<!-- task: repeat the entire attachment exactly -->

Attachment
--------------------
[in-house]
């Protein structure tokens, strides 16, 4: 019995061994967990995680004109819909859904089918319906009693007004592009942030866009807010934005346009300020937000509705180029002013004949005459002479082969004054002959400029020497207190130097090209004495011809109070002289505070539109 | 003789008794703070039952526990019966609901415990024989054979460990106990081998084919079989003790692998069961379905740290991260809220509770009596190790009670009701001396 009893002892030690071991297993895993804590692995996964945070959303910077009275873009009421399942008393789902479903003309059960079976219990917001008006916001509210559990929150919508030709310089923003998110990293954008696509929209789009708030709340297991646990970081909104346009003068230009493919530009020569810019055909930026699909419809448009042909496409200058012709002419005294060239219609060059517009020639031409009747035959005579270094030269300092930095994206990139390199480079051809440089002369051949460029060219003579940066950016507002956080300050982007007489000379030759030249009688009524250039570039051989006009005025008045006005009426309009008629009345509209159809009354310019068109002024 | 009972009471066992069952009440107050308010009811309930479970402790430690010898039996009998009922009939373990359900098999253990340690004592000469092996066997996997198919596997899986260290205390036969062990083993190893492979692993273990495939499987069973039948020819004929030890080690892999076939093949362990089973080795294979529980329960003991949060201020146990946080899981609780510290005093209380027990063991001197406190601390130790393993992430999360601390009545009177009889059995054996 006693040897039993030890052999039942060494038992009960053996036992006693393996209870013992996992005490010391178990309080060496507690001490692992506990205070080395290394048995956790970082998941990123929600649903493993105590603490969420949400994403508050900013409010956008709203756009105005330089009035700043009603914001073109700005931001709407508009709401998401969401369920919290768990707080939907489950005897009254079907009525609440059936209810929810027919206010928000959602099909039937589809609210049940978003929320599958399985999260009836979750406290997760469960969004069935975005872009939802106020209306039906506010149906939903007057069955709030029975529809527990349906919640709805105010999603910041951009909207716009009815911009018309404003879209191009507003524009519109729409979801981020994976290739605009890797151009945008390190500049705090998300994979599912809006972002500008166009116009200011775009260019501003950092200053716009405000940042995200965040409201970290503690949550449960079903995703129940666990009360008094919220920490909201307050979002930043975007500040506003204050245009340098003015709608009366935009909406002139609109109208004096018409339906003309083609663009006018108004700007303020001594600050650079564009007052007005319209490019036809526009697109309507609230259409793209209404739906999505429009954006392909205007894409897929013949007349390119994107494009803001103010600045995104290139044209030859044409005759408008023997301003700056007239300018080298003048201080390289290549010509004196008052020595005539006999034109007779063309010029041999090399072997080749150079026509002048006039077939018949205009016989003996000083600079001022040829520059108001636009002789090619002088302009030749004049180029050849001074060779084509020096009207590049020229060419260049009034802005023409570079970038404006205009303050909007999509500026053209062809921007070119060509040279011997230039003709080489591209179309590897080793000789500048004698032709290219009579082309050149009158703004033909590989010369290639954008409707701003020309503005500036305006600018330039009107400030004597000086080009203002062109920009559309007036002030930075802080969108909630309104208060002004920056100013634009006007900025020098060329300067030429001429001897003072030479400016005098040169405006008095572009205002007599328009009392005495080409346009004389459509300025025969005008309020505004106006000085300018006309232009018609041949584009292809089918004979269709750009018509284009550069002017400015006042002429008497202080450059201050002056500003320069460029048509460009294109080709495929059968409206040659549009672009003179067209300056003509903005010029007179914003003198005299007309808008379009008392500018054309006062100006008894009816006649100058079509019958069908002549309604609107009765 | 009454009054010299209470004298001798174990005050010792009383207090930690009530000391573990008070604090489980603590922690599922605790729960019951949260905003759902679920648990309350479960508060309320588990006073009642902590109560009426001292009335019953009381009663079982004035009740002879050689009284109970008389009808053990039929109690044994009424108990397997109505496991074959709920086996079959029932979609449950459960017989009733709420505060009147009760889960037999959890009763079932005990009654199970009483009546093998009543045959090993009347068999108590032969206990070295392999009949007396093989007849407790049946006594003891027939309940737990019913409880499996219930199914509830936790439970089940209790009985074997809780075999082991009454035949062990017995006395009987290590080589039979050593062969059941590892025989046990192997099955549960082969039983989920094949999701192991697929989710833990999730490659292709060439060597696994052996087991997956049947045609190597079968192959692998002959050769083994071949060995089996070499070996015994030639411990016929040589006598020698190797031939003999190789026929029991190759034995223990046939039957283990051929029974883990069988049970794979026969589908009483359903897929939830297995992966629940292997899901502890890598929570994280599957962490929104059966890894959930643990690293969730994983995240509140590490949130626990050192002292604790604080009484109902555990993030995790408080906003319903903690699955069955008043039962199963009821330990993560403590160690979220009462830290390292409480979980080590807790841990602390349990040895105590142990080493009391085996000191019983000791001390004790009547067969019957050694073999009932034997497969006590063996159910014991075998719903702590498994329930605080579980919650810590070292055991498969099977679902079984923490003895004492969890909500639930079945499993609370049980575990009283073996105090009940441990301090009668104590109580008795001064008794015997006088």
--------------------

[in-house]
């Protein structure tokens, strides 16, 4: 019995061994967990995680004109819909859904089918319906009693007004592009942030866009807010934005346009300020937000509705180029002013004949005459002479082969004054002959400029020497207190130097090209004495011809109070002289505070539109 | 003789008794703070039952526990019966609901415990024989054979460990106990081998084919079989003790692998069961379905740290991260809220509770009596190790009670009701001396 009893002892030690071991297993895993804590692995996964945070959303910077009275873009009421399942008393789902479903003309059960079976219990917001008006916001509210559990929150919508030709310089923003998110990293954008696509929209789009708030709340297991646990970081909104346009003068230009493919530009020569810019055909930026699909419809448009042909496409200058012709002419005294060239219609060059517009020639031409009747035959005579270094030269300092930095994206990139390199480079051809440089002369051949460029060219003579940066950016507002956080300050982007007489000379030759030249009688009524250039570039051989006009005025008045006005009426309009008629009345509209159809009354310019068109002024 | 009972009471066992069952009440107050308010009811309930479970402790430690010898039996009998009922009939373990359900098999253990340690004592000469092996066997996997198919596997899986260290205390036969062990083993190893492979692993273990495939499987069973039948020819004929030890080690892999076939093949362990089973080795294979529980329960003991949060201020146990946080899981609780510290005093209380027990063991001197406190601390130790393993992430999360601390009545009177009889059995054996 006693040897039993030890052999039942060494038992009960053996036992006693393996209870013992996992005490010391178990309080060496507690001490692992506990205070080395290394048995956790970082998941990123929600649903493993105590603490969420949400994403508050900013409010956008709203756009105005330089009035700043009603914001073109700005931001709407508009709401998401969401369920919290768990707080939907489950005897009254079907009525609440059936209810929810027919206010928000959602099909039937589809609210049940978003929320599958399985999260009836979750406290997760469960969004069935975005872009939802106020209306039906506010149906939903007057069955709030029975529809527990349906919640709805105010999603910041951009909207716009009815911009018309404003879209191009507003524009519109729409979801981020994976290739605009890797151009945008390190500049705090998300994979599912809006972002500008166009116009200011775009260019501003950092200053716009405000940042995200965040409201970290503690949550449960079903995703129940666990009360008094919220920490909201307050979002930043975007500040506003204050245009340098003015709608009366935009909406002139609109109208004096018409339906003309083609663009006018108004700007303020001594600050650079564009007052007005319209490019036809526009697109309507609230259409793209209404739906999505429009954006392909205007894409897929013949007349390119994107494009803001103010600045995104290139044209030859044409005759408008023997301003700056007239300018080298003048201080390289290549010509004196008052020595005539006999034109007779063309010029041999090399072997080749150079026509002048006039077939018949205009016989003996000083600079001022040829520059108001636009002789090619002088302009030749004049180029050849001074060779084509020096009207590049020229060419260049009034802005023409570079970038404006205009303050909007999509500026053209062809921007070119060509040279011997230039003709080489591209179309590897080793000789500048004698032709290219009579082309050149009158703004033909590989010369290639954008409707701003020309503005500036305006600018330039009107400030004597000086080009203002062109920009559309007036002030930075802080969108909630309104208060002004920056100013634009006007900025020098060329300067030429001429001897003072030479400016005098040169405006008095572009205002007599328009009392005495080409346009004389459509300025025969005008309020505004106006000085300018006309232009018609041949584009292809089918004979269709750009018509284009550069002017400015006042002429008497202080450059201050002056500003320069460029048509460009294109080709495929059968409206040659549009672009003179067209300056003509903005010029007179914003003198005299007309808008379009008392500018054309006062100006008894009816006649100058079509019958069908002549309604609107009765 | 009454009054010299209470004298001798174990005050010792009383207090930690009530000391573990008070604090489980603590922690599922605790729960019951949260905003759902679920648990309350479960508060309320588990006073009642902590109560009426001292009335019953009381009663079982004035009740002879050689009284109970008389009808053990039929109690044994009424108990397997109505496991074959709920086996079959029932979609449950459960017989009733709420505060009147009760889960037999959890009763079932005990009654199970009483009546093998009543045959090993009347068999108590032969206990070295392999009949007396093989007849407790049946006594003891027939309940737990019913409880499996219930199914509830936790439970089940209790009985074997809780075999082991009454035949062990017995006395009987290590080589039979050593062969059941590892025989046990192997099955549960082969039983989920094949999701192991697929989710833990999730490659292709060439060597696994052996087991997956049947045609190597079968192959692998002959050769083994071949060995089996070499070996015994030639411990016929040589006598020698190797031939003999190789026929029991190759034995223990046939039957283990051929029974883990069988049970794979026969589908009483359903897929939830297995992966629940292997899901502890890598929570994280599957962490929104059966890894959930643990690293969730994983995240509140590490949130626990050192002292604790604080009484109902555990993030995790408080906003319903903690699955069955008043039962199963009821330990993560403590160690979220009462830290390292409480979980080590807790841990602390349990040895105590142990080493009391085996000191019983000791001390004790009547067969019957050694073999009932034997497969006590063996159910014991075998719903702590498994329930605080579980919650810590070292055991498969099977679902079984923490003895004492969890909500639930079945499993609370049980575990009283073996105090009940441990301090009668104590109580008795001064008794015997006088």